Monday, February 22, 2021

Photos Egypte

Alain GUILLEUX
http://photosegypte.com/images/bandeauroy82.jpg

Photographies de l'Égypte antique, prises sur place en Égypte et dans les collections égyptiennes des musées.


Copyright Alain Guilleux. Les textes et photographies présents sur ce site sont la propriété exclusive de leur auteur.
Aucun texte ou photographie ne peut être reproduit, modifié, diffusé sans autorisation préalable.
Toute fraude ou abus sera facturé avec majoration, conformément aux mentions légales et conditions générales.

 

Open Access Journal: Greek, Roman, and Byzantine Studies

[Most recently updated 22 February 2021]

Greek, Roman, and Byzantine Studies
ISSN: 2159-3159
http://grbs.library.duke.edu/public/journals/11/journal_sprites.png
GRBS is a peer-reviewed quarterly journal devoted to the culture and history of Greece from Antiquity to the Renaissance, featuring research on all aspects of the Hellenic world from prehistoric antiquity through the Greek, Roman, and Byzantine periods, including studies of modern classical scholarship.

Vol 61, No 1 (2021)

Table of Contents

Articles

Roy van Wijk
PDF
pp. 1-25
Ilaria Andolfi
PDF
pp. 26-33
Mikolaj Domaradzki
PDF
pp. 34-61
Michael Wesley Zellmann-Rohrer, David Martínez-Chico
PDF
pp. 62-72
Marco Cristini
PDF
pp. 73-84
Juan Carlos Iglesias-Zoido
PDF
pp. 85-109

2020

Vol 60, No 1 (2020)


Open Access Monograph Series: McDonald Institute Monographs & Conversations

The McDonald Institute for Archaeological Research exists to further research by Cambridge archaeologists and their collaborators into all aspects of the human past, across time and space. It supports archaeological fieldwork, archaeological science, material culture studies, and archaeological theory in an interdisciplinary framework. The Institute is committed to supporting new perspectives and ground-breaking research in archaeology and publishes peer-reviewed books of the highest quality across a range of subjects in the form of fieldwork monographs (McDonald Institute Monographs) and thematic edited volumes (McDonald Institute Conversations).

And see See AWOL's Alphabetical List of Open Access Monograph Series in Ancient Studies

The Evolution of Fragility: Setting the Terms

Edited by Norman Yoffee 


Explanations for the collapse of early states (and complex societies) often assume that they were integrated and stable until something bad happened, usually environmental change or because enemies overwhelmed them. In fact, many of these early states lasted a relatively short time, at least in archaeological reckoning. Others were longer-lived, but struggled to overcome structural weaknesses that eventually resulted in the fragmentation or a large-scale undoing of political orders. Rulers who attempted to institute mechanisms of control often laid the conditions for resistance and the disintegration of their regimes. The central theme of this volume is to undermine some traditional themes that naturalize the state and legitimize its historical claims to permanence.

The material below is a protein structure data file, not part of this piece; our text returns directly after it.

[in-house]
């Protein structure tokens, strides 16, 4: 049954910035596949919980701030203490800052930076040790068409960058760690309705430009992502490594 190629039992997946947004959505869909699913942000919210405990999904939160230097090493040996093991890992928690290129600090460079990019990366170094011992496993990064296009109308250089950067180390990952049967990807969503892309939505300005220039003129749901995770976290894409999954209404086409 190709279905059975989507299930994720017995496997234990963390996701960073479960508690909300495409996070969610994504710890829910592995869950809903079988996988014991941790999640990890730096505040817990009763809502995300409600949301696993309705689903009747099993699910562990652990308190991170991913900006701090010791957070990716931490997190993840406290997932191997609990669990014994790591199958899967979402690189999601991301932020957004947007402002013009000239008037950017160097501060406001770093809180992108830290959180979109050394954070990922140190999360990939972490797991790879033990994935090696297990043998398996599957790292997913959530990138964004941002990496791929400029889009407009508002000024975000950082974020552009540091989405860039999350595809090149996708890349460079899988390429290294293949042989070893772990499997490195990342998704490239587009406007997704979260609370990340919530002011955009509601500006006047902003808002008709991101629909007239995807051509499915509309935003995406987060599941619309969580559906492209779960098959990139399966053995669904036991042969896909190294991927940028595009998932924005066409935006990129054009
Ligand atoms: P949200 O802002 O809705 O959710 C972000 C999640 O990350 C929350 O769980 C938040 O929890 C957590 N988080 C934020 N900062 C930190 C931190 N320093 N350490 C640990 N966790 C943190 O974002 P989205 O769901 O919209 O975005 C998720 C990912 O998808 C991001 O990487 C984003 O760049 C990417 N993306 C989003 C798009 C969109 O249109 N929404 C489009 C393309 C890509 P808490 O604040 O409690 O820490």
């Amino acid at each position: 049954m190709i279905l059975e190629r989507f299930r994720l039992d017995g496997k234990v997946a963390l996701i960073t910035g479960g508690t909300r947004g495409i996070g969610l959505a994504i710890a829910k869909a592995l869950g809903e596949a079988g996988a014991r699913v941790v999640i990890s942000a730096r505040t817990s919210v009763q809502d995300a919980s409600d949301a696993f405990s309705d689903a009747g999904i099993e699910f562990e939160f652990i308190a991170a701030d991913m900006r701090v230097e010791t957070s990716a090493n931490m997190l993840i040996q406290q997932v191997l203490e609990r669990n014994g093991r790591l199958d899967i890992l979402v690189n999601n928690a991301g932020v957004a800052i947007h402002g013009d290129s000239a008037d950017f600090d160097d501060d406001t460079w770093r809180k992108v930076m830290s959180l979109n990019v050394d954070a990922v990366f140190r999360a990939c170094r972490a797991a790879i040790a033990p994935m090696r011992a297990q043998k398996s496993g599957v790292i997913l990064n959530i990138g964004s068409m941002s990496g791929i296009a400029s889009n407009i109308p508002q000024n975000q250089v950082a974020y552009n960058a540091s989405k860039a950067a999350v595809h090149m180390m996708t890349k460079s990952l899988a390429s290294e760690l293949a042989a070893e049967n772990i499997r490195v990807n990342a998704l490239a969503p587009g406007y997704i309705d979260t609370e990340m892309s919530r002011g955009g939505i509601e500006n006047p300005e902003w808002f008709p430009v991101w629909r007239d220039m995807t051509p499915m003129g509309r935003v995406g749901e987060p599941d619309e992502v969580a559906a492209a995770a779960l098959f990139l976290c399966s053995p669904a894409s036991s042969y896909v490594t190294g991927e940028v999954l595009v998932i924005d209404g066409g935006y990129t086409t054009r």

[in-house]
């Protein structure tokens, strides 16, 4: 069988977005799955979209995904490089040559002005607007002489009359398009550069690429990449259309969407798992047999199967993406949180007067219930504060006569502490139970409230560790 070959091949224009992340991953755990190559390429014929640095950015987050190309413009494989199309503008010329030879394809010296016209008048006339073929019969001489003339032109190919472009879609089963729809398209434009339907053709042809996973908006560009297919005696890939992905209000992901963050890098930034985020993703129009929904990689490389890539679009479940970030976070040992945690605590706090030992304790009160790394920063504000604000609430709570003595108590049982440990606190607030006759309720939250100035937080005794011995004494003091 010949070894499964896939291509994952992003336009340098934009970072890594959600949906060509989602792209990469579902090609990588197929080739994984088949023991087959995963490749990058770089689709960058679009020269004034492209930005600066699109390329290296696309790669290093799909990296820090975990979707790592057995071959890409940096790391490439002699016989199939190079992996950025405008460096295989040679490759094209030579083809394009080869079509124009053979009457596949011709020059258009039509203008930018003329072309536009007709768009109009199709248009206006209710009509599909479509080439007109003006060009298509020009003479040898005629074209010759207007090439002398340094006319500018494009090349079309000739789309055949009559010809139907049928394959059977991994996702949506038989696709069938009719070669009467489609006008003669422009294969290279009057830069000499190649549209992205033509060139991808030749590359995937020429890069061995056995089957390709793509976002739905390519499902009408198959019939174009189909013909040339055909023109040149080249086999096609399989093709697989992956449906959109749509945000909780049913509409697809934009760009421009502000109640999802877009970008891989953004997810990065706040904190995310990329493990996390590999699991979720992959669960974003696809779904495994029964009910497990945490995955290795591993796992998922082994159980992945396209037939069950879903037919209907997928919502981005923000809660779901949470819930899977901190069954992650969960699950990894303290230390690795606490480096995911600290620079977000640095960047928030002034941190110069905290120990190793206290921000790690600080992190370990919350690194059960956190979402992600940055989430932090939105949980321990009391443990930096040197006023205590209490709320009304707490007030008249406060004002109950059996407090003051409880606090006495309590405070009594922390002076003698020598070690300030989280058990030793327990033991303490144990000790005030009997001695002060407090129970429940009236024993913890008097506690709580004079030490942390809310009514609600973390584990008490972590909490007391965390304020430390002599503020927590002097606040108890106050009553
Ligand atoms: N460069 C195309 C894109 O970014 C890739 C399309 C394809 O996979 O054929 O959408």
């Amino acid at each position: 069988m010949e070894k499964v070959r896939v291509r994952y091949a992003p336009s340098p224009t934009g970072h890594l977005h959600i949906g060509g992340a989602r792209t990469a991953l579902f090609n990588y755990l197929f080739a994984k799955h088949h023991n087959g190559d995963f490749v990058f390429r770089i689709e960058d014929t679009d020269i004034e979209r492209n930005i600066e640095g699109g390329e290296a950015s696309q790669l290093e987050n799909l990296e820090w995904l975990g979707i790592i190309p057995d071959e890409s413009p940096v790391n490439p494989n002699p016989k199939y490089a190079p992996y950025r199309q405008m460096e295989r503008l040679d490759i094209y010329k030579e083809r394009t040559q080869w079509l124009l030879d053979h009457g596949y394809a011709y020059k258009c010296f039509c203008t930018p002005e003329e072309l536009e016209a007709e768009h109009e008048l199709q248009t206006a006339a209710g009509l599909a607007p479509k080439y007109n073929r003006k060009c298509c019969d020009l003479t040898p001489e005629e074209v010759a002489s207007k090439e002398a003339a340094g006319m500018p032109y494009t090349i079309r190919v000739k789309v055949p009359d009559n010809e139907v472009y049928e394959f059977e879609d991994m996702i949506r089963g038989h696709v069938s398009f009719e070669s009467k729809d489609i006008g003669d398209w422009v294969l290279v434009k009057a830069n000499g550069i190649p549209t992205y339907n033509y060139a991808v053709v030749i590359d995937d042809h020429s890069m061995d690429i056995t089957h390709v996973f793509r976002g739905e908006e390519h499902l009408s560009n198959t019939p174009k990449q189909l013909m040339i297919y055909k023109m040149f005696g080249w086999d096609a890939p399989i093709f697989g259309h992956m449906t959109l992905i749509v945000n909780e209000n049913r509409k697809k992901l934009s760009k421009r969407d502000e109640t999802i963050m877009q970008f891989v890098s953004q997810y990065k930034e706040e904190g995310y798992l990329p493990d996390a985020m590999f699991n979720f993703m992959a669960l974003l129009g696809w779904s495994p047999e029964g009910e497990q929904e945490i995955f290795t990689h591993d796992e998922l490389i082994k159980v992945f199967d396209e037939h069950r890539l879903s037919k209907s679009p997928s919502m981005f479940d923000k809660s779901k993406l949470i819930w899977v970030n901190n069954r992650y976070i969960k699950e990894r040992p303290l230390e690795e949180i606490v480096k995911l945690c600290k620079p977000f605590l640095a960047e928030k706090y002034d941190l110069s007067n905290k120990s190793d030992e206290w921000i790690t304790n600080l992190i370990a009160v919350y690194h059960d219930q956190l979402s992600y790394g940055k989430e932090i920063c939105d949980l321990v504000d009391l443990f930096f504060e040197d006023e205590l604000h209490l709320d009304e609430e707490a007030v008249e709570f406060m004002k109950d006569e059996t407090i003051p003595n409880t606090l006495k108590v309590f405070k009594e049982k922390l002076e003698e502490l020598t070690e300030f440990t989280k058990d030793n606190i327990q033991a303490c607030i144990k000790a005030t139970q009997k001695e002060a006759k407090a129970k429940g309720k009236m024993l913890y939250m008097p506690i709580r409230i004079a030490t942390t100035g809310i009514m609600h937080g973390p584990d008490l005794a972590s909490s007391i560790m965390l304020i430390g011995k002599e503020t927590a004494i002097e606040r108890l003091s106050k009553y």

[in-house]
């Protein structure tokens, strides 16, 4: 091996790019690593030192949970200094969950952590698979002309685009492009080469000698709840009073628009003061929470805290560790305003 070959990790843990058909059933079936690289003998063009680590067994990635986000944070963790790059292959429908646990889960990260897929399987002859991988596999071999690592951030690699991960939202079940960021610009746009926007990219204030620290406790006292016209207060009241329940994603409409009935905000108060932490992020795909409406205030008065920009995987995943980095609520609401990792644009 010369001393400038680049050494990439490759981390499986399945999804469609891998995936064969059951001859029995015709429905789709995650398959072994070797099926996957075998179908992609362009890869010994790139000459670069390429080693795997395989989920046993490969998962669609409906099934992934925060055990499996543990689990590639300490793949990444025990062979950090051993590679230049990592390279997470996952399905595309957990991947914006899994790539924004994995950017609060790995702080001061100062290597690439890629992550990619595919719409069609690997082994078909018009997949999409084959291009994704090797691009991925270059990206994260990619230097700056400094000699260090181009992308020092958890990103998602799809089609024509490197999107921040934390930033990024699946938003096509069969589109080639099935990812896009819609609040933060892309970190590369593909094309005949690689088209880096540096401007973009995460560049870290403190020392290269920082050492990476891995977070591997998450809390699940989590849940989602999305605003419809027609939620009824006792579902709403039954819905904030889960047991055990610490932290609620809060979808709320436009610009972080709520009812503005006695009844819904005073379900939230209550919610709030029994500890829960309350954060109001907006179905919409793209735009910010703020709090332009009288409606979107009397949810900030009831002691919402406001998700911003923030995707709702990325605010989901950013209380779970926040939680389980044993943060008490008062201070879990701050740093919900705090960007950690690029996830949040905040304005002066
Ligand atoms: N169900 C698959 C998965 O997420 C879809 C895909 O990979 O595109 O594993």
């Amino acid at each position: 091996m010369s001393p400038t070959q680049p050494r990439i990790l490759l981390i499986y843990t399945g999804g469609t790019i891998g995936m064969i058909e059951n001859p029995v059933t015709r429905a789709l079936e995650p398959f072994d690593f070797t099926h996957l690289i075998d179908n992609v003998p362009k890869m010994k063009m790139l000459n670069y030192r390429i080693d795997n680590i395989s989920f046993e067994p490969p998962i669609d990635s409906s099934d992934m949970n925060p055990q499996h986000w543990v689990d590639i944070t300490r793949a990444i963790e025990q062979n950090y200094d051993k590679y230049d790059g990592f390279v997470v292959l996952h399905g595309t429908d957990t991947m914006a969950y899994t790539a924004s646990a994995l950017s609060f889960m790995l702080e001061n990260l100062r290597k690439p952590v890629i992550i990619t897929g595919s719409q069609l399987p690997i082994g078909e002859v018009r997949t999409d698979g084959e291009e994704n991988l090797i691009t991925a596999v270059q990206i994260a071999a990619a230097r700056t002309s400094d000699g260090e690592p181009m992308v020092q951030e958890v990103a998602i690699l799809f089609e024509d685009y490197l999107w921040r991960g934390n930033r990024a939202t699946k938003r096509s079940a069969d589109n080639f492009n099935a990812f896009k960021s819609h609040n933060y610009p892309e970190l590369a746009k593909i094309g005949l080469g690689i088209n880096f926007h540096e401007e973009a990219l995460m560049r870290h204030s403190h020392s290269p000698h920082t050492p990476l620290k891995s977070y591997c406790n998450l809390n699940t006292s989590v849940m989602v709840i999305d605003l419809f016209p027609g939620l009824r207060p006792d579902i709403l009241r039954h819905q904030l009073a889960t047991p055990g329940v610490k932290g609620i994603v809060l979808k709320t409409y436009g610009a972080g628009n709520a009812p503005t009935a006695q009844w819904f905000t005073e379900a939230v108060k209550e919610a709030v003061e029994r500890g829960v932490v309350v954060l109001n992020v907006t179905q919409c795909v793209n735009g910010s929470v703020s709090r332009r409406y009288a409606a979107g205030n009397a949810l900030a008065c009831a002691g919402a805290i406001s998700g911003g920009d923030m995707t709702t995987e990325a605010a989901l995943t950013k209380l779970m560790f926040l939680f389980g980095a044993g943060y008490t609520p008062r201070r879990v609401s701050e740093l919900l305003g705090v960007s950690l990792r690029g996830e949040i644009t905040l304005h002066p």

Editor:

Norman Yoffee is professor emeritus in the Departments of Near Eastern Studies and Anthropology, University of Michigan. His latest book is the edited Volume 3 in The Cambridge World History, Early Cities in Comparative Perspective, 4000 bce-1200 ce (2015). He is also the series editor of Cambridge World Archaeology. He lives in Santa Fe, New Mexico.

  •  

    Exhibition: Fish, Fishing, and Fish Stories From Antiquity - Antik Çağ’da Balık, Balıkçılık ve Balık Hikayeleri

    The Mediterranean Sea is a very important in terms of its rich and diverse fish resources. In particular, the journey of migratory fish in schools from one sea to another can be followed even with the naked eye from time to time. The processes and activities that various species of fish or sea creatures undergo throughout this journey to reach the dinner table led to the emergence of fishing as a commercial venture. While fish were caught using different means in ancient times, today this need can be met by “fish farms.”

    The fossils of fish and other sea creatures as well as fishing hooks and similar tools dating to the Prehistoric period (ca. 40.000-10.000 BC) have been found in archaeological excavations. Wall and vase paintings, reliefs and archaeological finds from Near Eastern civilizations such as Mesopotamia and Egypt, where the first states emerged (Bronze Age, ca. 3000-1200 BC), provide a rich picture of the diversity of fish and fishing in that period. The seas that surround Anatolia – Black, Marmara, Aegean and Mediterranean – as well as the straits that connect these seas, were very important food sources for both Anatolia and other surrounding civilizations. Undoubtedly, settlements far from the sea were able to meet their fish needs from those in freshwater lakes and rivers.

    The Minoan and Mycenaean civilizations (3rd and 2nd millennium BC), which flourished in the Aegean world, produced wall and vase paintings that present the most beautiful repertoire of sea creatures in the Aegean and the Mediterranean Seas. Likewise, the art of the Mycenaean civilization (2nd millennium BC), which flourished in Greece, is also very rich and interesting in its depiction of sea creatures. Regarding the ancient Greek and Roman civilizations, our knowledge of fish and fisheries increases, for fishing had become an industry. Literary sources inform us about various topics such as fishing, fish recipes, serving fish, preserving fish as canned food, fish sauces, and fish importing and exporting. Mosaics of the Roman Imperial period reveal the fish repertoire of the period, and scenes related to fishing are almost like photo frames.

    This exhibition takes you on a short journey through our seas in Antiquity. You will meet different types of sea creatures such as fish, dolphins, mussels and snails, and hear their stories. You will find answers to many questions about how they were caught and consumed as food.